Children's Cereals: Sugar by the Pound: EWG’s Recommendations
May 15, 2014
- Reduce sugar consumption from all sources and seek out foods without added sugars.
- Read the Nutrition Facts labels carefully and choose cereals with the lowest sugar content. Look for cereals that are low-sugar [no more than a teaspoon (4 grams) per serving] or moderately sweetened [less than 1½ teaspoons (6 grams) per serving].
- Prepare breakfast from scratch as often as possible; add fruit for fiber, potassium and other essential vitamins and minerals.
- Check out EWG’s Healthy Breakfast Tips for great ideas on making healthy and sustaining breakfasts.
- Speak out. Use your buying dollars and your words to tell cereal manufacturers you want more low-sugar choices for you and your family.
For policy makers
- FDA should finalize the addition of “added sugars” to the Nutrition Facts panel.
- FDA should only allow promotional labels that make nutritional claims or use the word “healthy” on products that are low in added sugars.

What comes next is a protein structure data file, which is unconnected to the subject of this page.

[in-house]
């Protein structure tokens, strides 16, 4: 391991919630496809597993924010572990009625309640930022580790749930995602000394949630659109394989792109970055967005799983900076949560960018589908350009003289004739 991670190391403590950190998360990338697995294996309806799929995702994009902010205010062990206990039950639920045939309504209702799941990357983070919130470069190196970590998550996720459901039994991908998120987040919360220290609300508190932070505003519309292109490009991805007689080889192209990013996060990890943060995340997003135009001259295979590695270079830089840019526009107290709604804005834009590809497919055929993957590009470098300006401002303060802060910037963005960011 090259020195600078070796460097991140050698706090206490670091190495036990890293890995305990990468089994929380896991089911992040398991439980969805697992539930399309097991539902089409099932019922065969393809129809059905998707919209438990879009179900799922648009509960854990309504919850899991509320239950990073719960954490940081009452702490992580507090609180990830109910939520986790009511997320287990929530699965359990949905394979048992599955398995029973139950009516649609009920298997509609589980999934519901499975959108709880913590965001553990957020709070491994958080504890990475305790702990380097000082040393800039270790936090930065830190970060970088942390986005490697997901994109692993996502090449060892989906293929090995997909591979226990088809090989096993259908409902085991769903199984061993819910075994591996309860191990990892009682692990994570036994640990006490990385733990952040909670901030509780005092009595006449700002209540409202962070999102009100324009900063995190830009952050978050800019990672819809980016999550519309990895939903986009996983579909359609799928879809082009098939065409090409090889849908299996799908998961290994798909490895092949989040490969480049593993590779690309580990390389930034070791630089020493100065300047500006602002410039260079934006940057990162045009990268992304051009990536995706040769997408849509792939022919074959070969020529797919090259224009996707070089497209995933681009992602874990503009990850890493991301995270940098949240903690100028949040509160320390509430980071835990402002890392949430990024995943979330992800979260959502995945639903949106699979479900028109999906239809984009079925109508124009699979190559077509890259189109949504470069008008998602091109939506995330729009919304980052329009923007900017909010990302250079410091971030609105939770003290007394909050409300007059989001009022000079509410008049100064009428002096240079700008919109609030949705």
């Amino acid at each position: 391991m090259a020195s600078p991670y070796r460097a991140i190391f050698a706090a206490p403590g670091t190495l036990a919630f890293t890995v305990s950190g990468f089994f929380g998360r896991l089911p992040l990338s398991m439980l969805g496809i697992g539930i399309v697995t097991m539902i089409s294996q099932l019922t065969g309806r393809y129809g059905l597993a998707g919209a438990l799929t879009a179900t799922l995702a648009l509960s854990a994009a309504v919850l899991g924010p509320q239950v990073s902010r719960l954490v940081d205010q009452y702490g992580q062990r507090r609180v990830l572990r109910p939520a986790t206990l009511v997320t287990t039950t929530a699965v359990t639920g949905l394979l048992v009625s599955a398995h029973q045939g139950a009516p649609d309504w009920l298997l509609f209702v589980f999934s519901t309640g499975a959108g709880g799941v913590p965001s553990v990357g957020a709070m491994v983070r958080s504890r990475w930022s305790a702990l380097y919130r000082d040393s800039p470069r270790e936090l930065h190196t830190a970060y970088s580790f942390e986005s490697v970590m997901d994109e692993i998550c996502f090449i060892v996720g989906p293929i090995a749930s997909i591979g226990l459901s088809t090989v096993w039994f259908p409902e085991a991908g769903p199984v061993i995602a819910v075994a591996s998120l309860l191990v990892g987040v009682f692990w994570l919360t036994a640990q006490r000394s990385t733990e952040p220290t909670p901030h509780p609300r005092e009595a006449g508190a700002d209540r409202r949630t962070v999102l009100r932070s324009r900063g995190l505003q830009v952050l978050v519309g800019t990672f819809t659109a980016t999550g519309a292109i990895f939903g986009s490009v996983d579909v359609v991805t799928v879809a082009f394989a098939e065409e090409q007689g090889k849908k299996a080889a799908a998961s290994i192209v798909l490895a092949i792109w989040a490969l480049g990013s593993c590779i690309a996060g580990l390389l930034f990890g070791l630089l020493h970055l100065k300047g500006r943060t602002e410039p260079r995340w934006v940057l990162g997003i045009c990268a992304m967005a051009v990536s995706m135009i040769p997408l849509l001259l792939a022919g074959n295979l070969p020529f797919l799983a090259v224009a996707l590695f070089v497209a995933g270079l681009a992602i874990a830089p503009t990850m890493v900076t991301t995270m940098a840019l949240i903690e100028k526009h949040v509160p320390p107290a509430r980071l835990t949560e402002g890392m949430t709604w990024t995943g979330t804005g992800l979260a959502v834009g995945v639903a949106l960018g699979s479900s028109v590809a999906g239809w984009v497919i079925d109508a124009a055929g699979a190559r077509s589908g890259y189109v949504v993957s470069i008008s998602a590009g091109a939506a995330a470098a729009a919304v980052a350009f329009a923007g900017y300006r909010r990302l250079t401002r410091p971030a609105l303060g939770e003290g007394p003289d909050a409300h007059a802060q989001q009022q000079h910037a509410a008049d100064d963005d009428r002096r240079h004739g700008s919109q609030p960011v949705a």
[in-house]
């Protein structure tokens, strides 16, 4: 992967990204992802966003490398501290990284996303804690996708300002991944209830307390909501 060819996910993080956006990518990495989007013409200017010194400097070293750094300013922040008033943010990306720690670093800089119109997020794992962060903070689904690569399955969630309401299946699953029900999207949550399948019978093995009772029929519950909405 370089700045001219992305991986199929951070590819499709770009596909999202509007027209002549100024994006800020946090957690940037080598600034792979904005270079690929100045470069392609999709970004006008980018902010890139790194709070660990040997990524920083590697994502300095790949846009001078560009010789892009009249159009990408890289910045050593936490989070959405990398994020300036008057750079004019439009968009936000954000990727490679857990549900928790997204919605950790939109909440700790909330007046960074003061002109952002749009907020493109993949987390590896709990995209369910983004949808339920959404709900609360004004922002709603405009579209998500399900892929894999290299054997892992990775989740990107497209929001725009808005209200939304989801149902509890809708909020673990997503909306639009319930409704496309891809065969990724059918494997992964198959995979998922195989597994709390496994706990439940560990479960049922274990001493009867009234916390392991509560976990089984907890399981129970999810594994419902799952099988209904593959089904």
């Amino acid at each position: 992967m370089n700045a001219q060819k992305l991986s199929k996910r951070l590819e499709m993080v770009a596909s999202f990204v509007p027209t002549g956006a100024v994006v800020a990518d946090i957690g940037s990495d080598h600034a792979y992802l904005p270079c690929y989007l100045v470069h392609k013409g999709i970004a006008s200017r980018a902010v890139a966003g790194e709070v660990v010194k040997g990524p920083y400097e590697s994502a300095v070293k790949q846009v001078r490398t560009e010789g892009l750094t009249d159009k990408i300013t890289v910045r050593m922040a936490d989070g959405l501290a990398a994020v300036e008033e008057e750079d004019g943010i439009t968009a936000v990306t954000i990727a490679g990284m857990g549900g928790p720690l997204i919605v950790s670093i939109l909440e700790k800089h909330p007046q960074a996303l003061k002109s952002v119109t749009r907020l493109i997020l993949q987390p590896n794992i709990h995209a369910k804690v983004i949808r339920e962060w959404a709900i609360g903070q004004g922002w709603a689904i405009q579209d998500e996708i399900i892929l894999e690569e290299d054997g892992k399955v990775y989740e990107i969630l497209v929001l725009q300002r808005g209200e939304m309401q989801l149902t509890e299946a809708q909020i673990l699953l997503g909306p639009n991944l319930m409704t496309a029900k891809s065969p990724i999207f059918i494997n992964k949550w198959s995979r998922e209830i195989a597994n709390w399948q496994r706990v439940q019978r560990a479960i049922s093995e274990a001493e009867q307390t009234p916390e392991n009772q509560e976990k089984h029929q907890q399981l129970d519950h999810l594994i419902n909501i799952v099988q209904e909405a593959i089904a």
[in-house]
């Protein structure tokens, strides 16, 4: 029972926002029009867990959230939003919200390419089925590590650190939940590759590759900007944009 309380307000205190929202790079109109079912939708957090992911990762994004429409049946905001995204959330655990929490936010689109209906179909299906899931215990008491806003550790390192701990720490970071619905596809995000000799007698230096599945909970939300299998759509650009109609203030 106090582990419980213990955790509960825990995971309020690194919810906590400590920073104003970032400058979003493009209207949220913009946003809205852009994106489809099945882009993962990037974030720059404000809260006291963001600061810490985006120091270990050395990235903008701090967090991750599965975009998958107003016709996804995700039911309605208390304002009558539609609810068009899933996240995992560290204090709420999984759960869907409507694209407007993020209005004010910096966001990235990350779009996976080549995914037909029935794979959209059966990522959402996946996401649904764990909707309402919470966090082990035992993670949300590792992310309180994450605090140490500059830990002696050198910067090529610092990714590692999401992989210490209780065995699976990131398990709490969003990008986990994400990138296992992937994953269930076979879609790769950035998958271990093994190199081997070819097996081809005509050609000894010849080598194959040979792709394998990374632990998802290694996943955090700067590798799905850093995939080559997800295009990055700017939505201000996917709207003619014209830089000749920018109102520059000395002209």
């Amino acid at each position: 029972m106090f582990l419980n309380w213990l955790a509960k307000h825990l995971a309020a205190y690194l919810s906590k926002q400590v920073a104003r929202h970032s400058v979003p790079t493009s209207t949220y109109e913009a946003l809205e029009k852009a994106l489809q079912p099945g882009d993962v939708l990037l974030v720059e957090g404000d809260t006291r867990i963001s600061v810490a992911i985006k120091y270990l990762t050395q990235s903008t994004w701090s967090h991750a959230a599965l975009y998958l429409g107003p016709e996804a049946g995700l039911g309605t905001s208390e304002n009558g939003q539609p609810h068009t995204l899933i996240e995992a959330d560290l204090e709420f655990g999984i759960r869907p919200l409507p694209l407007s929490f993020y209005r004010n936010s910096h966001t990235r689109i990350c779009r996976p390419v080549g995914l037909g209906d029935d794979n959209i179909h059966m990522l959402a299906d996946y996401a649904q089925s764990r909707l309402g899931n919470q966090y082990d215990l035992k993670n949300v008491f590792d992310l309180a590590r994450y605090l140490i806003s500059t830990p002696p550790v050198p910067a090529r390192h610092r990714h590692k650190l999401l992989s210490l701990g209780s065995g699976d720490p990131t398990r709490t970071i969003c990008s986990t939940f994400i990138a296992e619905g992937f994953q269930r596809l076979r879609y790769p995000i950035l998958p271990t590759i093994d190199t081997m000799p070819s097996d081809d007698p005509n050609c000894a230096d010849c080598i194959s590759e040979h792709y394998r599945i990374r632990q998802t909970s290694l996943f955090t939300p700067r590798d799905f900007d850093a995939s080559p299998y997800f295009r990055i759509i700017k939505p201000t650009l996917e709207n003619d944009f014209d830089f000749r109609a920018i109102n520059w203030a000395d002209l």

- FDA should update the cereal serving sizes cited on Nutrition Facts labels to accurately reflect the larger amounts that Americans actually eat.
- FDA should commission a new study by the Institute of Medicine of the harmful health effects of consuming high amounts of added sugar and seek further guidance on whether setting a Daily Value for sugar would be justified.
- Companies should lower the sugar content of their cereals.
- Companies should not make nutrient content claims or use the word “healthy” on products that are high in added sugars.
- The Children’s Food and Beverage Advertising Initiative, the food industry’s voluntary self-regulation program, should require participants to add no more than 6 grams of sugar per serving in products advertised to children. This is the limit set by the government’s supplemental nutrition program for Women, Infants and Children.
- Companies should not market high sugar cereals containing 6 grams